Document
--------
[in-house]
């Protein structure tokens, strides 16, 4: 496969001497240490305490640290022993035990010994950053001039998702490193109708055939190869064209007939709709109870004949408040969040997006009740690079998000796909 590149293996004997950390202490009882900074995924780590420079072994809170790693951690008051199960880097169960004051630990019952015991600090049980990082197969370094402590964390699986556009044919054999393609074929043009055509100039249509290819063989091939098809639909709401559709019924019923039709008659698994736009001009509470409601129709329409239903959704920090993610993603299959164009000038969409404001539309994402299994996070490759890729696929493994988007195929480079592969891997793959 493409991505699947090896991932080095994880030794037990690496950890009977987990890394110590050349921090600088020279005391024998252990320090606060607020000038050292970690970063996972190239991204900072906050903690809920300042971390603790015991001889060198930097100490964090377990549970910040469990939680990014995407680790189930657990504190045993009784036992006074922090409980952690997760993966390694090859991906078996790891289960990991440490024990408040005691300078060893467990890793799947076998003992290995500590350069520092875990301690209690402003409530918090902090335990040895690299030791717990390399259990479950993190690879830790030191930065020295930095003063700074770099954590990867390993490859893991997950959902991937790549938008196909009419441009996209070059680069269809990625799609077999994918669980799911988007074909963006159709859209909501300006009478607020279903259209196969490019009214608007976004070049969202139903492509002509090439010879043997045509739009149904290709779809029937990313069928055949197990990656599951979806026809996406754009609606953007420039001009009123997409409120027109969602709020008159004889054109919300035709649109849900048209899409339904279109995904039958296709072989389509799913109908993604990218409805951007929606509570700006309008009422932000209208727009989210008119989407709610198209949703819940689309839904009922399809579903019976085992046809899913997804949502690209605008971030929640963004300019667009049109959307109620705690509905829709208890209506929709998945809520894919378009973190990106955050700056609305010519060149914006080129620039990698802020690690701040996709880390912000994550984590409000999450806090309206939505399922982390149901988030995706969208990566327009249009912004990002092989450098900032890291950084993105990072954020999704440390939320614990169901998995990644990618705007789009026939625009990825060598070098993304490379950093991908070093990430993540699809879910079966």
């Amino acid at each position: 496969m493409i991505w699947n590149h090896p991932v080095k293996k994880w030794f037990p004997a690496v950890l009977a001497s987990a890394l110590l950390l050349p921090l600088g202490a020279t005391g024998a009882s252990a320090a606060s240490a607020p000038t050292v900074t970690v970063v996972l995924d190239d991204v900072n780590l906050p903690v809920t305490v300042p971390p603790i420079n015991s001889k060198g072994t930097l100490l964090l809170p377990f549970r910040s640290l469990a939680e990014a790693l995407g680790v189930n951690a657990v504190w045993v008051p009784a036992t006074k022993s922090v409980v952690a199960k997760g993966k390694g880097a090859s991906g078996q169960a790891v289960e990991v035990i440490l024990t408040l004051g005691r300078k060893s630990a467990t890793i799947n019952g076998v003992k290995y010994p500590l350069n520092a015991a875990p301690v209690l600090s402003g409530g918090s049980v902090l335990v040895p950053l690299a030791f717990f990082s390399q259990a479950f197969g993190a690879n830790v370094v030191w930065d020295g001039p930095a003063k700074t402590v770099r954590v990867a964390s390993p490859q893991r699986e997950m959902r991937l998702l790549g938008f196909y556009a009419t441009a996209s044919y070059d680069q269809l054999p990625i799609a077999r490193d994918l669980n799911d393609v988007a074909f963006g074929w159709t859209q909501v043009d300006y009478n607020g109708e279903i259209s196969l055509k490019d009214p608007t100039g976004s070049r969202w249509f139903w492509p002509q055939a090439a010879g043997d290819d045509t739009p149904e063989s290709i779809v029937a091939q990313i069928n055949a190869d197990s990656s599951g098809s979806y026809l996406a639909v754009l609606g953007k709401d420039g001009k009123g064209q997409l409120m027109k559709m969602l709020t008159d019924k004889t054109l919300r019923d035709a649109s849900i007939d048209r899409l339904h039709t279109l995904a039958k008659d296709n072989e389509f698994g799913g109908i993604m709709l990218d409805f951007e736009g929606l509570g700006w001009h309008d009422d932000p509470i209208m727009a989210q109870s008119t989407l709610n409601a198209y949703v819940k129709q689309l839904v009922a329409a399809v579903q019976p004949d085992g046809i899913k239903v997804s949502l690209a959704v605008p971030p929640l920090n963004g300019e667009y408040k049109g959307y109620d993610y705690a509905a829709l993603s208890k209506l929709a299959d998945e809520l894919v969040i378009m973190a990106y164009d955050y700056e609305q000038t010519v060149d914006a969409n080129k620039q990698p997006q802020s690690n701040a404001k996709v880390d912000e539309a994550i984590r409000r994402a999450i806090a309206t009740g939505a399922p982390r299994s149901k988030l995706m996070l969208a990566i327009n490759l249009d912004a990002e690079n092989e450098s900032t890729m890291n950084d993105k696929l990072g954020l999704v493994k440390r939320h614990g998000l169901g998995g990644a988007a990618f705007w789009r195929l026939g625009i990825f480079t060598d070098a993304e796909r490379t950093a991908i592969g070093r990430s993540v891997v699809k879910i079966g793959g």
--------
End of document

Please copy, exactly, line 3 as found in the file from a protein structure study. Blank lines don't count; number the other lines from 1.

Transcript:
């Amino acid at each position: 496969m493409i991505w699947n590149h090896p991932v080095k293996k994880w030794f037990p004997a690496v950890l009977a001497s987990a890394l110590l950390l050349p921090l600088g202490a020279t005391g024998a009882s252990a320090a606060s240490a607020p000038t050292v900074t970690v970063v996972l995924d190239d991204v900072n780590l906050p903690v809920t305490v300042p971390p603790i420079n015991s001889k060198g072994t930097l100490l964090l809170p377990f549970r910040s640290l469990a939680e990014a790693l995407g680790v189930n951690a657990v504190w045993v008051p009784a036992t006074k022993s922090v409980v952690a199960k997760g993966k390694g880097a090859s991906g078996q169960a790891v289960e990991v035990i440490l024990t408040l004051g005691r300078k060893s630990a467990t890793i799947n019952g076998v003992k290995y010994p500590l350069n520092a015991a875990p301690v209690l600090s402003g409530g918090s049980v902090l335990v040895p950053l690299a030791f717990f990082s390399q259990a479950f197969g993190a690879n830790v370094v030191w930065d020295g001039p930095a003063k700074t402590v770099r954590v990867a964390s390993p490859q893991r699986e997950m959902r991937l998702l790549g938008f196909y556009a009419t441009a996209s044919y070059d680069q269809l054999p990625i799609a077999r490193d994918l669980n799911d393609v988007a074909f963006g074929w159709t859209q909501v043009d300006y009478n607020g109708e279903i259209s196969l055509k490019d009214p608007t100039g976004s070049r969202w249509f139903w492509p002509q055939a090439a010879g043997d290819d045509t739009p149904e063989s290709i779809v029937a091939q990313i069928n055949a190869d197990s990656s599951g098809s979806y026809l996406a639909v754009l609606g953007k709401d420039g001009k009123g064209q997409l409120m027109k559709m969602l709020t008159d019924k004889t054109l919300r019923d035709a649109s849900i007939d048209r899409l339904h039709t279109l995904a039958k008659d296709n072989e389509f698994g799913g109908i993604m709709l990218d409805f951007e736009g929606l509570g700006w001009h309008d009422d932000p509470i209208m727009a989210q109870s008119t989407l709610n409601a198209y949703v819940k129709q689309l839904v009922a329409a399809v579903q019976p004949d085992g046809i899913k239903v997804s949502l690209a959704v605008p971030p929640l920090n963004g300019e667009y408040k049109g959307y109620d993610y705690a509905a829709l993603s208890k209506l929709a299959d998945e809520l894919v969040i378009m973190a990106y164009d955050y700056e609305q000038t010519v060149d914006a969409n080129k620039q990698p997006q802020s690690n701040a404001k996709v880390d912000e539309a994550i984590r409000r994402a999450i806090a309206t009740g939505a399922p982390r299994s149901k988030l995706m996070l969208a990566i327009n490759l249009d912004a990002e690079n092989e450098s900032t890729m890291n950084d993105k696929l990072g954020l999704v493994k440390r939320h614990g998000l169901g998995g990644a988007a990618f705007w789009r195929l026939g625009i990825f480079t060598d070098a993304e796909r490379t950093a991908i592969g070093r990430s993540v891997v699809k879910i079966g793959g």